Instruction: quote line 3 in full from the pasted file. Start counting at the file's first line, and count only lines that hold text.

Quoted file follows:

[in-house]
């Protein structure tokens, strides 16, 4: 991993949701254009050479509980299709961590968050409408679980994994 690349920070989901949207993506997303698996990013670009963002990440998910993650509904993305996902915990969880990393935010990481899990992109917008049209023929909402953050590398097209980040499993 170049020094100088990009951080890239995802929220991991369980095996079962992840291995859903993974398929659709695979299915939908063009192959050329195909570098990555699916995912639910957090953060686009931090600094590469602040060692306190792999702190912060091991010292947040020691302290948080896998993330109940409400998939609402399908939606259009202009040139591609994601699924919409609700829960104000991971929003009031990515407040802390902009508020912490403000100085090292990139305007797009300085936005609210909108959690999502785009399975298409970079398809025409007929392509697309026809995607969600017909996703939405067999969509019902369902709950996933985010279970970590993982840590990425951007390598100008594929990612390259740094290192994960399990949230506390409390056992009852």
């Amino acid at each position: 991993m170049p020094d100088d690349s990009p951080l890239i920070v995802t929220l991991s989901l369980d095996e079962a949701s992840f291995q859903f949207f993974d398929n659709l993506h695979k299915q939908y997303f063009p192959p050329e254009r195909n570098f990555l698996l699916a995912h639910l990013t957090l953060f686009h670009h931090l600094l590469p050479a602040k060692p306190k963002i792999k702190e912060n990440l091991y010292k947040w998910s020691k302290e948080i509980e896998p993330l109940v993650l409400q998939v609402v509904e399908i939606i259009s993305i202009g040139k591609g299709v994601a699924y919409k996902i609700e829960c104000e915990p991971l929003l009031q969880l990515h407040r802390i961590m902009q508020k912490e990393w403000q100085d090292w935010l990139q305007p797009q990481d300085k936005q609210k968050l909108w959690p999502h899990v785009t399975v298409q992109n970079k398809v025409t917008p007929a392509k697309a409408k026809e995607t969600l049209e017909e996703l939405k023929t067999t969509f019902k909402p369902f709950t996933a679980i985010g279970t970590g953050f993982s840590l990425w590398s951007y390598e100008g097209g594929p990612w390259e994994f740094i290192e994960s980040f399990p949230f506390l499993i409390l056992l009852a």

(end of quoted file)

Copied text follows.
């Amino acid at each position: 991993m170049p020094d100088d690349s990009p951080l890239i920070v995802t929220l991991s989901l369980d095996e079962a949701s992840f291995q859903f949207f993974d398929n659709l993506h695979k299915q939908y997303f063009p192959p050329e254009r195909n570098f990555l698996l699916a995912h639910l990013t957090l953060f686009h670009h931090l600094l590469p050479a602040k060692p306190k963002i792999k702190e912060n990440l091991y010292k947040w998910s020691k302290e948080i509980e896998p993330l109940v993650l409400q998939v609402v509904e399908i939606i259009s993305i202009g040139k591609g299709v994601a699924y919409k996902i609700e829960c104000e915990p991971l929003l009031q969880l990515h407040r802390i961590m902009q508020k912490e990393w403000q100085d090292w935010l990139q305007p797009q990481d300085k936005q609210k968050l909108w959690p999502h899990v785009t399975v298409q992109n970079k398809v025409t917008p007929a392509k697309a409408k026809e995607t969600l049209e017909e996703l939405k023929t067999t969509f019902k909402p369902f709950t996933a679980i985010g279970t970590g953050f993982s840590l990425w590398s951007y390598e100008g097209g594929p990612w390259e994994f740094i290192e994960s980040f399990p949230f506390l499993i409390l056992l009852a």